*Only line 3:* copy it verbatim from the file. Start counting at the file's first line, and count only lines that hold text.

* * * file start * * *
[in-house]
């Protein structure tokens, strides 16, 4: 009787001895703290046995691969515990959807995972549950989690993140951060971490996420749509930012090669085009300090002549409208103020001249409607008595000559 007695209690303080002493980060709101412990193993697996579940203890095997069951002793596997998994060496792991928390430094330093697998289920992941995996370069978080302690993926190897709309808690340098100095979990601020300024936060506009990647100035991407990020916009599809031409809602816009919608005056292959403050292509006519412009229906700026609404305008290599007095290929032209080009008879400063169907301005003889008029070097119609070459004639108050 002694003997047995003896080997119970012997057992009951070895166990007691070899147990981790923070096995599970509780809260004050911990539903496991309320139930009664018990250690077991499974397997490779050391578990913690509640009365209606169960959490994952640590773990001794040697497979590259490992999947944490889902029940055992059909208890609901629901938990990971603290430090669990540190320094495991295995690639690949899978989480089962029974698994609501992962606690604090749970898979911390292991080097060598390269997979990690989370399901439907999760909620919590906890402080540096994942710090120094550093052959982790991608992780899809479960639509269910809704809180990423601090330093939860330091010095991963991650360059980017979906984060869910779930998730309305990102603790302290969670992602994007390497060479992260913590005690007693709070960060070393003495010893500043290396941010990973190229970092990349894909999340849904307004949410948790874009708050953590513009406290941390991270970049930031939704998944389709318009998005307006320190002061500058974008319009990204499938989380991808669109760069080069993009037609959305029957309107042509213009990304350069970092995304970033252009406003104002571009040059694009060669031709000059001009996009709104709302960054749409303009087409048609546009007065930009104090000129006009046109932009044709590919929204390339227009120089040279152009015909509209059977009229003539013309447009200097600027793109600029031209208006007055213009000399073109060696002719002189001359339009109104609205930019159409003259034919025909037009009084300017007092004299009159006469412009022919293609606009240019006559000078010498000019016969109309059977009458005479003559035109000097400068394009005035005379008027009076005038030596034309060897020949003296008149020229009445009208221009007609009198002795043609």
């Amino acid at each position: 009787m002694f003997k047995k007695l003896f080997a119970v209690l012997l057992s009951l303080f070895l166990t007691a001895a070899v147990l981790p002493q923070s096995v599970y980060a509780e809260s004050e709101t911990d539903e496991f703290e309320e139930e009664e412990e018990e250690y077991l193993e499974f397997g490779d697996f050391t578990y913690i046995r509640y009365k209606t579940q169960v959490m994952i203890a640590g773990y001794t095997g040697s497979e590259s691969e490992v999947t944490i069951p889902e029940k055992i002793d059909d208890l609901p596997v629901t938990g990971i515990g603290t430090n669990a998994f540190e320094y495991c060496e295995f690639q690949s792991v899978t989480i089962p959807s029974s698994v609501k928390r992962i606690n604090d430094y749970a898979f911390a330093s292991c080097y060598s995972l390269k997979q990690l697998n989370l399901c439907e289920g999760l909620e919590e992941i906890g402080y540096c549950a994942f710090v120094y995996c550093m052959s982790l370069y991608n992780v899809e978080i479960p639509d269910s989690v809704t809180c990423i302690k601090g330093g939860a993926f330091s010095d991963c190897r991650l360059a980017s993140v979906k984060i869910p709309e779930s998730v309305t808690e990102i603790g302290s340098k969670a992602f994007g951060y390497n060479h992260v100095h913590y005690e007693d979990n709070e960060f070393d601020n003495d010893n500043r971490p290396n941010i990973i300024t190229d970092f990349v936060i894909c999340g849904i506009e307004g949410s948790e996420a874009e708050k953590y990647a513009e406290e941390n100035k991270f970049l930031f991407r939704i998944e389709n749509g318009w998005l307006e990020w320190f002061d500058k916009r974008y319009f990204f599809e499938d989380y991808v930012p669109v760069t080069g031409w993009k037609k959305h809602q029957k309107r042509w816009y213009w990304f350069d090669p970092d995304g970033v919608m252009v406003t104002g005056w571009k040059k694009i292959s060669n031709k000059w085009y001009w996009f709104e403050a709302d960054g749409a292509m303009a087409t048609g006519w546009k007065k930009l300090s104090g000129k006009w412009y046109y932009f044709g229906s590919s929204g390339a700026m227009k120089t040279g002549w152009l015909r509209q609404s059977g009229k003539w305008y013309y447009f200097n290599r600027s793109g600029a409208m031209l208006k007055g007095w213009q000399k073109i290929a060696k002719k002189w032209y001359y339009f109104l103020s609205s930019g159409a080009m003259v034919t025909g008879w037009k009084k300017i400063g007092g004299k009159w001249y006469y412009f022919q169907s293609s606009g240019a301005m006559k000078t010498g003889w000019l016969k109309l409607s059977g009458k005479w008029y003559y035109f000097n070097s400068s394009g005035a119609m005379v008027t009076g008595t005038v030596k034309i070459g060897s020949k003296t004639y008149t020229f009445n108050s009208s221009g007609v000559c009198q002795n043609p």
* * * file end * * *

């Amino acid at each position: 009787m002694f003997k047995k007695l003896f080997a119970v209690l012997l057992s009951l303080f070895l166990t007691a001895a070899v147990l981790p002493q923070s096995v599970y980060a509780e809260s004050e709101t911990d539903e496991f703290e309320e139930e009664e412990e018990e250690y077991l193993e499974f397997g490779d697996f050391t578990y913690i046995r509640y009365k209606t579940q169960v959490m994952i203890a640590g773990y001794t095997g040697s497979e590259s691969e490992v999947t944490i069951p889902e029940k055992i002793d059909d208890l609901p596997v629901t938990g990971i515990g603290t430090n669990a998994f540190e320094y495991c060496e295995f690639q690949s792991v899978t989480i089962p959807s029974s698994v609501k928390r992962i606690n604090d430094y749970a898979f911390a330093s292991c080097y060598s995972l390269k997979q990690l697998n989370l399901c439907e289920g999760l909620e919590e992941i906890g402080y540096c549950a994942f710090v120094y995996c550093m052959s982790l370069y991608n992780v899809e978080i479960p639509d269910s989690v809704t809180c990423i302690k601090g330093g939860a993926f330091s010095d991963c190897r991650l360059a980017s993140v979906k984060i869910p709309e779930s998730v309305t808690e990102i603790g302290s340098k969670a992602f994007g951060y390497n060479h992260v100095h913590y005690e007693d979990n709070e960060f070393d601020n003495d010893n500043r971490p290396n941010i990973i300024t190229d970092f990349v936060i894909c999340g849904i506009e307004g949410s948790e996420a874009e708050k953590y990647a513009e406290e941390n100035k991270f970049l930031f991407r939704i998944e389709n749509g318009w998005l307006e990020w320190f002061d500058k916009r974008y319009f990204f599809e499938d989380y991808v930012p669109v760069t080069g031409w993009k037609k959305h809602q029957k309107r042509w816009y213009w990304f350069d090669p970092d995304g970033v919608m252009v406003t104002g005056w571009k040059k694009i292959s060669n031709k000059w085009y001009w996009f709104e403050a709302d960054g749409a292509m303009a087409t048609g006519w546009k007065k930009l300090s104090g000129k006009w412009y046109y932009f044709g229906s590919s929204g390339a700026m227009k120089t040279g002549w152009l015909r509209q609404s059977g009229k003539w305008y013309y447009f200097n290599r600027s793109g600029a409208m031209l208006k007055g007095w213009q000399k073109i290929a060696k002719k002189w032209y001359y339009f109104l103020s609205s930019g159409a080009m003259v034919t025909g008879w037009k009084k300017i400063g007092g004299k009159w001249y006469y412009f022919q169907s293609s606009g240019a301005m006559k000078t010498g003889w000019l016969k109309l409607s059977g009458k005479w008029y003559y035109f000097n070097s400068s394009g005035a119609m005379v008027t009076g008595t005038v030596k034309i070459g060897s020949k003296t004639y008149t020229f009445n108050s009208s221009g007609v000559c009198q002795n043609p």